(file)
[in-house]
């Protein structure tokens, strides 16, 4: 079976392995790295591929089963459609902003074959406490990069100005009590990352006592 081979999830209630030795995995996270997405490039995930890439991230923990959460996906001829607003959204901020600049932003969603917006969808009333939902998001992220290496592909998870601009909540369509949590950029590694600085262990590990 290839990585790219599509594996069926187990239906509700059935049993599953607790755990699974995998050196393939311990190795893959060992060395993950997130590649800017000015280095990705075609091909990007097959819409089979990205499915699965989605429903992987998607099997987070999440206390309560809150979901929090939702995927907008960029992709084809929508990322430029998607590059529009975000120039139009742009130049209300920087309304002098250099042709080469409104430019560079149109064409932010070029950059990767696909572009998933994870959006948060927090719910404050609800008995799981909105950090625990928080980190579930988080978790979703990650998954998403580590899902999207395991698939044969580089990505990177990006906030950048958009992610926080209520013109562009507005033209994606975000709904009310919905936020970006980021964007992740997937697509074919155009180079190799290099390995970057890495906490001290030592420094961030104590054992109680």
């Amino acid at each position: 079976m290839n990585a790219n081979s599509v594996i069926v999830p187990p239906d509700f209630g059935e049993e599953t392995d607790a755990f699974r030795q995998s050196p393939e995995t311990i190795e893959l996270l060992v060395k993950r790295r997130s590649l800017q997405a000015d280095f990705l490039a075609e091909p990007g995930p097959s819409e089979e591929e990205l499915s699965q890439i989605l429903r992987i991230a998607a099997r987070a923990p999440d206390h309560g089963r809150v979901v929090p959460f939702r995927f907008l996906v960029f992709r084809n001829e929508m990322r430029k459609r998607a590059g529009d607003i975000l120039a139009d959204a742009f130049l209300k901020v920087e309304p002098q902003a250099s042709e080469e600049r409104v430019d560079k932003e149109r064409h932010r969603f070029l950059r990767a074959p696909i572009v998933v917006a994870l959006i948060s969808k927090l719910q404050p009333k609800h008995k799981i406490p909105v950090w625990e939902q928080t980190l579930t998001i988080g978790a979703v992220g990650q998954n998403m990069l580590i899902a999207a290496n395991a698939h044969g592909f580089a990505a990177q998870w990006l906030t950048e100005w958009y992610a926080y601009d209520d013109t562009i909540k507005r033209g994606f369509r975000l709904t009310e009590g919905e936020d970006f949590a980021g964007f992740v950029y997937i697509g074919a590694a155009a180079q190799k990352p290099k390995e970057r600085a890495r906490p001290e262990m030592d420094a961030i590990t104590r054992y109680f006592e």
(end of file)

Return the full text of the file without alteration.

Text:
[in-house]
């Protein structure tokens, strides 16, 4: 079976392995790295591929089963459609902003074959406490990069100005009590990352006592 081979999830209630030795995995996270997405490039995930890439991230923990959460996906001829607003959204901020600049932003969603917006969808009333939902998001992220290496592909998870601009909540369509949590950029590694600085262990590990 290839990585790219599509594996069926187990239906509700059935049993599953607790755990699974995998050196393939311990190795893959060992060395993950997130590649800017000015280095990705075609091909990007097959819409089979990205499915699965989605429903992987998607099997987070999440206390309560809150979901929090939702995927907008960029992709084809929508990322430029998607590059529009975000120039139009742009130049209300920087309304002098250099042709080469409104430019560079149109064409932010070029950059990767696909572009998933994870959006948060927090719910404050609800008995799981909105950090625990928080980190579930988080978790979703990650998954998403580590899902999207395991698939044969580089990505990177990006906030950048958009992610926080209520013109562009507005033209994606975000709904009310919905936020970006980021964007992740997937697509074919155009180079190799290099390995970057890495906490001290030592420094961030104590054992109680």
């Amino acid at each position: 079976m290839n990585a790219n081979s599509v594996i069926v999830p187990p239906d509700f209630g059935e049993e599953t392995d607790a755990f699974r030795q995998s050196p393939e995995t311990i190795e893959l996270l060992v060395k993950r790295r997130s590649l800017q997405a000015d280095f990705l490039a075609e091909p990007g995930p097959s819409e089979e591929e990205l499915s699965q890439i989605l429903r992987i991230a998607a099997r987070a923990p999440d206390h309560g089963r809150v979901v929090p959460f939702r995927f907008l996906v960029f992709r084809n001829e929508m990322r430029k459609r998607a590059g529009d607003i975000l120039a139009d959204a742009f130049l209300k901020v920087e309304p002098q902003a250099s042709e080469e600049r409104v430019d560079k932003e149109r064409h932010r969603f070029l950059r990767a074959p696909i572009v998933v917006a994870l959006i948060s969808k927090l719910q404050p009333k609800h008995k799981i406490p909105v950090w625990e939902q928080t980190l579930t998001i988080g978790a979703v992220g990650q998954n998403m990069l580590i899902a999207a290496n395991a698939h044969g592909f580089a990505a990177q998870w990006l906030t950048e100005w958009y992610a926080y601009d209520d013109t562009i909540k507005r033209g994606f369509r975000l709904t009310e009590g919905e936020d970006f949590a980021g964007f992740v950029y997937i697509g074919a590694a155009a180079q190799k990352p290099k390995e970057r600085a890495r906490p001290e262990m030592d420094a961030i590990t104590r054992y109680f006592e």